Mel Robbins is one powerful and clued-up lady. I love her passion and her sage advice on all things psychological and motivational. Yesterday I listened to one of her ‘Mindset, Reset’ videos. It was about how to deal with feelings of anxiety that keep us paralysed in the same mind-set. Her solutions for dealing with anxiety were wonderfully reassuring to all who listened and she was convincing that our past interpretations of events fuel our levels of anxiety throughout our lives, leaving us feeling over-whelmed and locked in the negative head space of defeat and worthlessness. But hearing her advice left me thinking about the anxiety that arrives in women during menopause and how this is not connected to our childhood but instead to the change of our hormones as we age. Mid-life anxiety isn’t always due to our social and psychological past – there is a physiological influence as well – and for women, the effect of declining oestrogen on our gut, heart and nerves is the catalyst.
Declining levels of oestrogen have an effect on our gut health, nervous system and blood vessels (including in our brain) as we arrive into this stage of life, making us feel that we don’t cope with stressful events as well as we used to.
Throughout 2018, I’ve read email after email and seen hundreds of my programme pre-entry screening forms, where women are taking HRT, Bio-identicals, Anti-depressants for thir menopause symptoms, but they report experiencing hot flushes, insomnia, anxiety, brain fog and no energy. But they obviously are not working! It’s why I’m so pleased that they are listening to my message which is ‘when we go into menopause, our reproductive hormones are sending us into our biological ageing. And when this happens AND we don’t allow our body to adjust to these changes through changing our lifestyle, then other hormones, such as our thyroid, adrenal and pituitary hormones, kick-in to try to re-balance the internal environment. Your body is trying to adjust to help you SURVIVE!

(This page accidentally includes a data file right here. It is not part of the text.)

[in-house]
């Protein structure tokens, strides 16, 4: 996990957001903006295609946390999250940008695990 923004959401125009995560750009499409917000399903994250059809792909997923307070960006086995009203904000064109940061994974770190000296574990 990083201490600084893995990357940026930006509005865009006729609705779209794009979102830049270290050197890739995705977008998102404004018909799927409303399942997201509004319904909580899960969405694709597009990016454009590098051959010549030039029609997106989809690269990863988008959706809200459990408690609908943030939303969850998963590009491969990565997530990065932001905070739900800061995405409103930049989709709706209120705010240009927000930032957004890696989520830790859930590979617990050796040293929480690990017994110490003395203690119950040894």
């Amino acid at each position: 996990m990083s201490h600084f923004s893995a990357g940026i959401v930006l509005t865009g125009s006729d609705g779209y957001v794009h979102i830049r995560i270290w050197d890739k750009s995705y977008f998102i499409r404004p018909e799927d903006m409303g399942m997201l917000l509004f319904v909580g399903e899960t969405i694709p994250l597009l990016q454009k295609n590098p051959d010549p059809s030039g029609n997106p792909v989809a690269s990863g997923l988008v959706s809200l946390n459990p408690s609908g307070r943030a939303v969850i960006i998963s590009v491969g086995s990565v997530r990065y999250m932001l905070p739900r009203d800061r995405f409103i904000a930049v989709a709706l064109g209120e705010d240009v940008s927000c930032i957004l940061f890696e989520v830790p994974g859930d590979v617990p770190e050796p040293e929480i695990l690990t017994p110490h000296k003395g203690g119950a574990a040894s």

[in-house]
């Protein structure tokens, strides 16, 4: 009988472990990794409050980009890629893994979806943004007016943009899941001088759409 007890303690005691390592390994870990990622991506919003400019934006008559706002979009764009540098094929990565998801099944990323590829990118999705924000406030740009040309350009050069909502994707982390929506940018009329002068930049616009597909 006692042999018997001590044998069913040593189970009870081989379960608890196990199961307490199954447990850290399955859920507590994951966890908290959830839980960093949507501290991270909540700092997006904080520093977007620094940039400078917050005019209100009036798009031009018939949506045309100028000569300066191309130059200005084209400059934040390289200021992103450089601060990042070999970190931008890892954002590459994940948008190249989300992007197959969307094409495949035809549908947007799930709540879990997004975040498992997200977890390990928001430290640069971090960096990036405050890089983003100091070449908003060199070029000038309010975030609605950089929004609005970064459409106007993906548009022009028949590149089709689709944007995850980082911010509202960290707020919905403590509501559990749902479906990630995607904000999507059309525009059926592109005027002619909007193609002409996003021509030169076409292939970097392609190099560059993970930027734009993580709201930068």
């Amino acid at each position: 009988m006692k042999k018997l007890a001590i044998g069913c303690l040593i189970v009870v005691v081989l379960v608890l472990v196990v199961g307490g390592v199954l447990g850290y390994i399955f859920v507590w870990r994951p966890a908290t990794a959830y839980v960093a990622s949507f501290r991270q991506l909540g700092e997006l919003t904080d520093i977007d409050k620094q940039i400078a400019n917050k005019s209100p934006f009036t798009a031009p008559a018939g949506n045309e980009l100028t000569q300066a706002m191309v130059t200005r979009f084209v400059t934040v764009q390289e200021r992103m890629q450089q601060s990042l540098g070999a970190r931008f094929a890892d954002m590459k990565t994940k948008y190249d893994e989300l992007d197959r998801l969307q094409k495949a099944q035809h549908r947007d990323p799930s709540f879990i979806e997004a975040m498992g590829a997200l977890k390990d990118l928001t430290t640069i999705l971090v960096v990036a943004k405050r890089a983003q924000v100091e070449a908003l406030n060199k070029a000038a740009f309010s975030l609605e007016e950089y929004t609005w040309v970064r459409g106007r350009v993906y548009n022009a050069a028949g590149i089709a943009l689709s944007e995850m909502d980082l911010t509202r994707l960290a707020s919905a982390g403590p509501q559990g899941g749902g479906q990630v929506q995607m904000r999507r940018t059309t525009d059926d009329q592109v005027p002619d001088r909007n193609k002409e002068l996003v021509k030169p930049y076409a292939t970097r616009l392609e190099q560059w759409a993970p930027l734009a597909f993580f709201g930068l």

For millions of women, the end-result is often poor sleep, hot flushes, worsening anxiety, brain fog and feelings of depression. But there’s also other symptoms that are not often associated with menopause, but leave us thinking, ‘wait, where did my gut health go?’! So, how is your gut health? Do you suffer from Irritable Bowel Syndrome (IBS)? Or diverticulitis? Or do you swing between being constipated and having diarrheoa? Maybe your brain feels foggy all the time and you find it difficult to concentrate? And perhaps these changes have just come on during your menopause transition but you have no idea that they might be connected in some way?
If you feel like this, then let me share some physiological insight with you, that you can use alongside Mels’ psychological insight into the causes of your anxiety as you reach your menopause transition.